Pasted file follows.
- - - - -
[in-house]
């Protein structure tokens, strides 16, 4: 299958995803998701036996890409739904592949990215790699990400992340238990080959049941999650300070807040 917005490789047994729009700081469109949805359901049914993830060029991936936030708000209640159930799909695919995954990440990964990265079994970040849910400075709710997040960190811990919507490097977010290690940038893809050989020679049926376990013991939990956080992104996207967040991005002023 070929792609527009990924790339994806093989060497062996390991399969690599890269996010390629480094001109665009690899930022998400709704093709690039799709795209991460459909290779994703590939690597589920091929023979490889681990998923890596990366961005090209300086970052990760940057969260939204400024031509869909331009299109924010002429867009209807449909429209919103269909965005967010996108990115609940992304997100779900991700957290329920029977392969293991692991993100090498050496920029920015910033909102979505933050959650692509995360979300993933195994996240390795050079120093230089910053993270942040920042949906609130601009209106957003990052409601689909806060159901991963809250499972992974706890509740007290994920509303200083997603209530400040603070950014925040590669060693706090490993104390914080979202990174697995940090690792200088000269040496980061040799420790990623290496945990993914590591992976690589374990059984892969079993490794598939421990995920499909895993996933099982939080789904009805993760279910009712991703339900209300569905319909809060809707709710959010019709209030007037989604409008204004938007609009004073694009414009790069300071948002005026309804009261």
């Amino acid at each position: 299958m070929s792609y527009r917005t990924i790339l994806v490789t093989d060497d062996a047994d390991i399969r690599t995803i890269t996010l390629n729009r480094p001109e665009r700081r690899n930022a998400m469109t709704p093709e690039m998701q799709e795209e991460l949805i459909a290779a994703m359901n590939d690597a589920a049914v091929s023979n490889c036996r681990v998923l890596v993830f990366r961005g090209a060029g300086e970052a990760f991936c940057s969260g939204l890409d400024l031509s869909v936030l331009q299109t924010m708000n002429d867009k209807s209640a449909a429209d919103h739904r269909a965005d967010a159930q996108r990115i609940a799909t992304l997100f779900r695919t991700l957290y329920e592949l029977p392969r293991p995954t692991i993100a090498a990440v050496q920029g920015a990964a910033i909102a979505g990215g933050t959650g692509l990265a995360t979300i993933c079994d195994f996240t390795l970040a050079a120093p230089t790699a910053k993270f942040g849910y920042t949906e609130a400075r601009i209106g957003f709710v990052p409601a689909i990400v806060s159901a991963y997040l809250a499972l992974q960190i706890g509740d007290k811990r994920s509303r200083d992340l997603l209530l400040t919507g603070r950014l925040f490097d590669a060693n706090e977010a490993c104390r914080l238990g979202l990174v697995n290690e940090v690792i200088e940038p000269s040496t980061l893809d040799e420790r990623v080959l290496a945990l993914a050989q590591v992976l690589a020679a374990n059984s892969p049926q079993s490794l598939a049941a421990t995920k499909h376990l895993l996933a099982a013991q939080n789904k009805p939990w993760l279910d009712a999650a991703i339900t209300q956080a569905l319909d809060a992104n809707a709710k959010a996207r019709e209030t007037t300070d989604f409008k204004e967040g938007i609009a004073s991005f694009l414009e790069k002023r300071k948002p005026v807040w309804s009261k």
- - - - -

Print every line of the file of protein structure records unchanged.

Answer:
[in-house]
């Protein structure tokens, strides 16, 4: 299958995803998701036996890409739904592949990215790699990400992340238990080959049941999650300070807040 917005490789047994729009700081469109949805359901049914993830060029991936936030708000209640159930799909695919995954990440990964990265079994970040849910400075709710997040960190811990919507490097977010290690940038893809050989020679049926376990013991939990956080992104996207967040991005002023 070929792609527009990924790339994806093989060497062996390991399969690599890269996010390629480094001109665009690899930022998400709704093709690039799709795209991460459909290779994703590939690597589920091929023979490889681990998923890596990366961005090209300086970052990760940057969260939204400024031509869909331009299109924010002429867009209807449909429209919103269909965005967010996108990115609940992304997100779900991700957290329920029977392969293991692991993100090498050496920029920015910033909102979505933050959650692509995360979300993933195994996240390795050079120093230089910053993270942040920042949906609130601009209106957003990052409601689909806060159901991963809250499972992974706890509740007290994920509303200083997603209530400040603070950014925040590669060693706090490993104390914080979202990174697995940090690792200088000269040496980061040799420790990623290496945990993914590591992976690589374990059984892969079993490794598939421990995920499909895993996933099982939080789904009805993760279910009712991703339900209300569905319909809060809707709710959010019709209030007037989604409008204004938007609009004073694009414009790069300071948002005026309804009261």
């Amino acid at each position: 299958m070929s792609y527009r917005t990924i790339l994806v490789t093989d060497d062996a047994d390991i399969r690599t995803i890269t996010l390629n729009r480094p001109e665009r700081r690899n930022a998400m469109t709704p093709e690039m998701q799709e795209e991460l949805i459909a290779a994703m359901n590939d690597a589920a049914v091929s023979n490889c036996r681990v998923l890596v993830f990366r961005g090209a060029g300086e970052a990760f991936c940057s969260g939204l890409d400024l031509s869909v936030l331009q299109t924010m708000n002429d867009k209807s209640a449909a429209d919103h739904r269909a965005d967010a159930q996108r990115i609940a799909t992304l997100f779900r695919t991700l957290y329920e592949l029977p392969r293991p995954t692991i993100a090498a990440v050496q920029g920015a990964a910033i909102a979505g990215g933050t959650g692509l990265a995360t979300i993933c079994d195994f996240t390795l970040a050079a120093p230089t790699a910053k993270f942040g849910y920042t949906e609130a400075r601009i209106g957003f709710v990052p409601a689909i990400v806060s159901a991963y997040l809250a499972l992974q960190i706890g509740d007290k811990r994920s509303r200083d992340l997603l209530l400040t919507g603070r950014l925040f490097d590669a060693n706090e977010a490993c104390r914080l238990g979202l990174v697995n290690e940090v690792i200088e940038p000269s040496t980061l893809d040799e420790r990623v080959l290496a945990l993914a050989q590591v992976l690589a020679a374990n059984s892969p049926q079993s490794l598939a049941a421990t995920k499909h376990l895993l996933a099982a013991q939080n789904k009805p939990w993760l279910d009712a999650a991703i339900t209300q956080a569905l319909d809060a992104n809707a709710k959010a996207r019709e209030t007037t300070d989604f409008k204004e967040g938007i609009a004073s991005f694009l414009e790069k002023r300071k948002p005026v807040w309804s009261k």